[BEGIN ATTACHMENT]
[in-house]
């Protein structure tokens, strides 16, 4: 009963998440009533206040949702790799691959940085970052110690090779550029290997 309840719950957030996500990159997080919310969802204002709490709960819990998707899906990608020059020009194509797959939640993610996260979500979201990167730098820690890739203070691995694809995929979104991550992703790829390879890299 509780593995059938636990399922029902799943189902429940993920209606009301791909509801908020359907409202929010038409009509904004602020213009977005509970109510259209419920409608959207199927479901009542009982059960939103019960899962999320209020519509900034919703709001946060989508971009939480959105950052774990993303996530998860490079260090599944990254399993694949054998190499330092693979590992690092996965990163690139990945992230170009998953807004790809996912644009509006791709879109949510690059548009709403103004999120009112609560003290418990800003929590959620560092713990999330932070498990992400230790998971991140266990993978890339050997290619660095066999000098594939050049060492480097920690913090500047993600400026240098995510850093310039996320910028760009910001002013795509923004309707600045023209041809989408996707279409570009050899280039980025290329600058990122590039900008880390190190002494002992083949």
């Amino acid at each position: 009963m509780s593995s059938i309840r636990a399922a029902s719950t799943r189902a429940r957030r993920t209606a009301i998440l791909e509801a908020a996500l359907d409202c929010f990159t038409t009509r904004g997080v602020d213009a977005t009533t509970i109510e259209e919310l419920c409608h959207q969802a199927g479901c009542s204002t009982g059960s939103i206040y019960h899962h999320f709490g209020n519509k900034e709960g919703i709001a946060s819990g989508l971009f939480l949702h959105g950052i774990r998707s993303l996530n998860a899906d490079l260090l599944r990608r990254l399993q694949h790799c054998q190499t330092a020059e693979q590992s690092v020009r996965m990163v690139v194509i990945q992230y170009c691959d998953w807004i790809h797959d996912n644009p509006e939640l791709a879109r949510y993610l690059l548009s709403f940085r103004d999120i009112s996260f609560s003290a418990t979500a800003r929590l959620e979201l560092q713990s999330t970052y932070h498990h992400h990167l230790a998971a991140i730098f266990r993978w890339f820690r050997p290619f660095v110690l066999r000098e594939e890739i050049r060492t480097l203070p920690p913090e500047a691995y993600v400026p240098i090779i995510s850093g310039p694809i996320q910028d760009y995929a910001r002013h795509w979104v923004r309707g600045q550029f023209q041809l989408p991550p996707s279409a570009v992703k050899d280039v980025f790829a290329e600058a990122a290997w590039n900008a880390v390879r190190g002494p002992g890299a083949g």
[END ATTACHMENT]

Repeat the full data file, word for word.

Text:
[in-house]
């Protein structure tokens, strides 16, 4: 009963998440009533206040949702790799691959940085970052110690090779550029290997 309840719950957030996500990159997080919310969802204002709490709960819990998707899906990608020059020009194509797959939640993610996260979500979201990167730098820690890739203070691995694809995929979104991550992703790829390879890299 509780593995059938636990399922029902799943189902429940993920209606009301791909509801908020359907409202929010038409009509904004602020213009977005509970109510259209419920409608959207199927479901009542009982059960939103019960899962999320209020519509900034919703709001946060989508971009939480959105950052774990993303996530998860490079260090599944990254399993694949054998190499330092693979590992690092996965990163690139990945992230170009998953807004790809996912644009509006791709879109949510690059548009709403103004999120009112609560003290418990800003929590959620560092713990999330932070498990992400230790998971991140266990993978890339050997290619660095066999000098594939050049060492480097920690913090500047993600400026240098995510850093310039996320910028760009910001002013795509923004309707600045023209041809989408996707279409570009050899280039980025290329600058990122590039900008880390190190002494002992083949």
């Amino acid at each position: 009963m509780s593995s059938i309840r636990a399922a029902s719950t799943r189902a429940r957030r993920t209606a009301i998440l791909e509801a908020a996500l359907d409202c929010f990159t038409t009509r904004g997080v602020d213009a977005t009533t509970i109510e259209e919310l419920c409608h959207q969802a199927g479901c009542s204002t009982g059960s939103i206040y019960h899962h999320f709490g209020n519509k900034e709960g919703i709001a946060s819990g989508l971009f939480l949702h959105g950052i774990r998707s993303l996530n998860a899906d490079l260090l599944r990608r990254l399993q694949h790799c054998q190499t330092a020059e693979q590992s690092v020009r996965m990163v690139v194509i990945q992230y170009c691959d998953w807004i790809h797959d996912n644009p509006e939640l791709a879109r949510y993610l690059l548009s709403f940085r103004d999120i009112s996260f609560s003290a418990t979500a800003r929590l959620e979201l560092q713990s999330t970052y932070h498990h992400h990167l230790a998971a991140i730098f266990r993978w890339f820690r050997p290619f660095v110690l066999r000098e594939e890739i050049r060492t480097l203070p920690p913090e500047a691995y993600v400026p240098i090779i995510s850093g310039p694809i996320q910028d760009y995929a910001r002013h795509w979104v923004r309707g600045q550029f023209q041809l989408p991550p996707s279409a570009v992703k050899d280039v980025f790829a290329e600058a990122a290997w590039n900008a880390v390879r190190g002494p002992g890299a083949g």